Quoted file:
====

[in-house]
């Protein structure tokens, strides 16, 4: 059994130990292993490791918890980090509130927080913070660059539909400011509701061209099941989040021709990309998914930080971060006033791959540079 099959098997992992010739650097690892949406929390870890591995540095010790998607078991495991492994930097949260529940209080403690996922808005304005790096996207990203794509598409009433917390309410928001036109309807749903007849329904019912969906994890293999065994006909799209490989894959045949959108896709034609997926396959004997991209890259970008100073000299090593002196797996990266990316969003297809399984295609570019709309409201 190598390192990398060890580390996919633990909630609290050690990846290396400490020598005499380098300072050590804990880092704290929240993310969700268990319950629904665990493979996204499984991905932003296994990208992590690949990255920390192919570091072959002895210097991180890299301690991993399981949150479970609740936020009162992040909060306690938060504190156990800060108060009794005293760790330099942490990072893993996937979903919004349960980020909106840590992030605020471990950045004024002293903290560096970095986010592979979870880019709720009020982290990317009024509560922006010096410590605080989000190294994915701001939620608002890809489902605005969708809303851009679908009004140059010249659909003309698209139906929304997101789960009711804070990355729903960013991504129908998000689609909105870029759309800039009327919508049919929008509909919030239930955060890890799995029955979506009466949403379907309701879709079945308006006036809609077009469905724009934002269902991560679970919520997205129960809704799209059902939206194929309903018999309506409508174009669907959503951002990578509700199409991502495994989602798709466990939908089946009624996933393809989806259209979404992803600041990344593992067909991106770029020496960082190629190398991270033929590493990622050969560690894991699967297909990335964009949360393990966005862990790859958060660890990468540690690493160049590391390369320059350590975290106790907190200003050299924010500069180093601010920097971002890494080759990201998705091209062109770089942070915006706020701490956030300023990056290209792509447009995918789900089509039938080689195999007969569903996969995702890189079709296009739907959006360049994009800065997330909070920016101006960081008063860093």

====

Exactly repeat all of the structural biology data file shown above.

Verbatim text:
[in-house]
């Protein structure tokens, strides 16, 4: 059994130990292993490791918890980090509130927080913070660059539909400011509701061209099941989040021709990309998914930080971060006033791959540079 099959098997992992010739650097690892949406929390870890591995540095010790998607078991495991492994930097949260529940209080403690996922808005304005790096996207990203794509598409009433917390309410928001036109309807749903007849329904019912969906994890293999065994006909799209490989894959045949959108896709034609997926396959004997991209890259970008100073000299090593002196797996990266990316969003297809399984295609570019709309409201 190598390192990398060890580390996919633990909630609290050690990846290396400490020598005499380098300072050590804990880092704290929240993310969700268990319950629904665990493979996204499984991905932003296994990208992590690949990255920390192919570091072959002895210097991180890299301690991993399981949150479970609740936020009162992040909060306690938060504190156990800060108060009794005293760790330099942490990072893993996937979903919004349960980020909106840590992030605020471990950045004024002293903290560096970095986010592979979870880019709720009020982290990317009024509560922006010096410590605080989000190294994915701001939620608002890809489902605005969708809303851009679908009004140059010249659909003309698209139906929304997101789960009711804070990355729903960013991504129908998000689609909105870029759309800039009327919508049919929008509909919030239930955060890890799995029955979506009466949403379907309701879709079945308006006036809609077009469905724009934002269902991560679970919520997205129960809704799209059902939206194929309903018999309506409508174009669907959503951002990578509700199409991502495994989602798709466990939908089946009624996933393809989806259209979404992803600041990344593992067909991106770029020496960082190629190398991270033929590493990622050969560690894991699967297909990335964009949360393990966005862990790859958060660890990468540690690493160049590391390369320059350590975290106790907190200003050299924010500069180093601010920097971002890494080759990201998705091209062109770089942070915006706020701490956030300023990056290209792509447009995918789900089509039938080689195999007969569903996969995702890189079709296009739907959006360049994009800065997330909070920016101006960081008063860093």